A Guardian leader today does a tour d'horizon of politics and religion, mentioning US presidential candidate Mike HUckabee, Tony Blair, Ruth Kelly and Nick Clegg:
What is true of belief is equally true of its absence. On Wednesday Mr Clegg faced a series of quick-fire questions on the radio. One was "do you believe in God?", and he responded with an admirably straightforward "no". His frankness must have caused alarm among his aides, since he later put out a statement stressing the Christianity of others in his family and insisting he did not have a "closed heart" on religious matters. It is to Mr Clegg's credit that he did not backtrack, but it is worrying that he felt pressed to say anything further at all.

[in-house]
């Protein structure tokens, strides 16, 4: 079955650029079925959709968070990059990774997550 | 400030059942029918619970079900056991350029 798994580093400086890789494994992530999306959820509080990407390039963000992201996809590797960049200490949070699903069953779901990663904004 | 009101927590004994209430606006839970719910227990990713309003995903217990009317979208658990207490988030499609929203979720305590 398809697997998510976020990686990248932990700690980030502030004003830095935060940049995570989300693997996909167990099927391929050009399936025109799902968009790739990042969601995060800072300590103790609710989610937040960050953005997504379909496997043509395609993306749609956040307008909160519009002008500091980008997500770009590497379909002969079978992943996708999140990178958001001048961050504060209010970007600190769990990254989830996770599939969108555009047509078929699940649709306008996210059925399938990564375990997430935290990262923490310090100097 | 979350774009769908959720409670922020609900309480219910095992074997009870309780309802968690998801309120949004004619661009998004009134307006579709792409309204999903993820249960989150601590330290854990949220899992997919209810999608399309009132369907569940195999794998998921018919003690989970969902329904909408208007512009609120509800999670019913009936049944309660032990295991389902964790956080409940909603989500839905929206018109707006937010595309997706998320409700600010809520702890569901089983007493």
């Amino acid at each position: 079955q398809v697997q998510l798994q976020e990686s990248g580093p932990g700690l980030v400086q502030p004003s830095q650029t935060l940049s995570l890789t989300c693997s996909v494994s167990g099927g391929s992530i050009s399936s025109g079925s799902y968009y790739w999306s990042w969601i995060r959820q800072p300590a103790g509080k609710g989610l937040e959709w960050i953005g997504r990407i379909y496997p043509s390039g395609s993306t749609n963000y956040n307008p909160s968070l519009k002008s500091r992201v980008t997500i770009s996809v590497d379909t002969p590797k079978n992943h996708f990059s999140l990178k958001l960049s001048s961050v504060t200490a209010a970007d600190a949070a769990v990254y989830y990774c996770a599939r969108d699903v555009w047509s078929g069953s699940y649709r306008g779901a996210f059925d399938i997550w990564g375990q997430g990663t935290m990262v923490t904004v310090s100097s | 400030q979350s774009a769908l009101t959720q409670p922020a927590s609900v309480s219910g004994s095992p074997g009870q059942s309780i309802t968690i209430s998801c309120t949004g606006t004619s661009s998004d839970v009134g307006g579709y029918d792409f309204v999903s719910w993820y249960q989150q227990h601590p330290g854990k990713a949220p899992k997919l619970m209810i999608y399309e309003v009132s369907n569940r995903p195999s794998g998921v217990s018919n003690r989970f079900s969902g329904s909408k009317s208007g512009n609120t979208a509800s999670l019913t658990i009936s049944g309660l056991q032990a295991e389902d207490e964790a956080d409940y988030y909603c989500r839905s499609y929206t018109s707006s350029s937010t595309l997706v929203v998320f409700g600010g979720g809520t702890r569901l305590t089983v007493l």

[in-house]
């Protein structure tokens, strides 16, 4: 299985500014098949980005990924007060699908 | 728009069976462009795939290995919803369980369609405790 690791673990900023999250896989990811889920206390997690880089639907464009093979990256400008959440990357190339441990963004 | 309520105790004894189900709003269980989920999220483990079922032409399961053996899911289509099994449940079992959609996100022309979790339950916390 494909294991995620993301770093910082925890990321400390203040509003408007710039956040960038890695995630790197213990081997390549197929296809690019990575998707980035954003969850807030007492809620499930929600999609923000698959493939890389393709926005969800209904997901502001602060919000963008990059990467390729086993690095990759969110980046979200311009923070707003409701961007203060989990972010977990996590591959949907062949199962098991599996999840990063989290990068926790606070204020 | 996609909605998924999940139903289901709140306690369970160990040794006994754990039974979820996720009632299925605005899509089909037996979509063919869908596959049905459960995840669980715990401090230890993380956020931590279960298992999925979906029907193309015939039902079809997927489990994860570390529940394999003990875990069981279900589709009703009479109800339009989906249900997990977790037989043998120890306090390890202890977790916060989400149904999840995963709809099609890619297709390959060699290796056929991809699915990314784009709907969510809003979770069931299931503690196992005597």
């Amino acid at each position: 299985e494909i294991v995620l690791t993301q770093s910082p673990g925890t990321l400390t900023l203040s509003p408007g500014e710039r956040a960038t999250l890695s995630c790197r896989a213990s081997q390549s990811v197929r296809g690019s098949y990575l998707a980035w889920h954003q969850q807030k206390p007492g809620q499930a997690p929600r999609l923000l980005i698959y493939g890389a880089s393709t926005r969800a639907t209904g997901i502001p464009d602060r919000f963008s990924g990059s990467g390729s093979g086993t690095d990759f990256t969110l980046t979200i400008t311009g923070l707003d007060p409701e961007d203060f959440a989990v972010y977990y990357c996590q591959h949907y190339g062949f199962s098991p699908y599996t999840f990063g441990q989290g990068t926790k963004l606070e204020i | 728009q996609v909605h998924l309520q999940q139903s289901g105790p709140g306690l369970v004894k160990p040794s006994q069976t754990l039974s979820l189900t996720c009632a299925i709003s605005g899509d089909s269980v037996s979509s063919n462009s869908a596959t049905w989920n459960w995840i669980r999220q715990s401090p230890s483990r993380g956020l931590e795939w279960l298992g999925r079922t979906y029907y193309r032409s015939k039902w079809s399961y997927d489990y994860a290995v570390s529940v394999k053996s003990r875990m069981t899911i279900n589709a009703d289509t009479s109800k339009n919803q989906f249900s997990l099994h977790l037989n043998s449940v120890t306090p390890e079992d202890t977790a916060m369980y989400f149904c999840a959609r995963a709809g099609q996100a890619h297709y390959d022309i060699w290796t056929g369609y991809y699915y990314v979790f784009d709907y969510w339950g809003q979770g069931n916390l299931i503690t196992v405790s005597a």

After all, his lack of faith puts him in the majority. While the fuss yesterday was over Catholics overtaking Anglicans in church attendance, most Britons have no faith at all. A Guardian poll a year ago found that non-believers outnumbered believers by two to one, and that more thought religion caused harm than judged it a force for good. The Church of England does not directly demand piety from politicians - the Archbishop of Canterbury responded to Mr Clegg's words by saying that what counts is sincerity.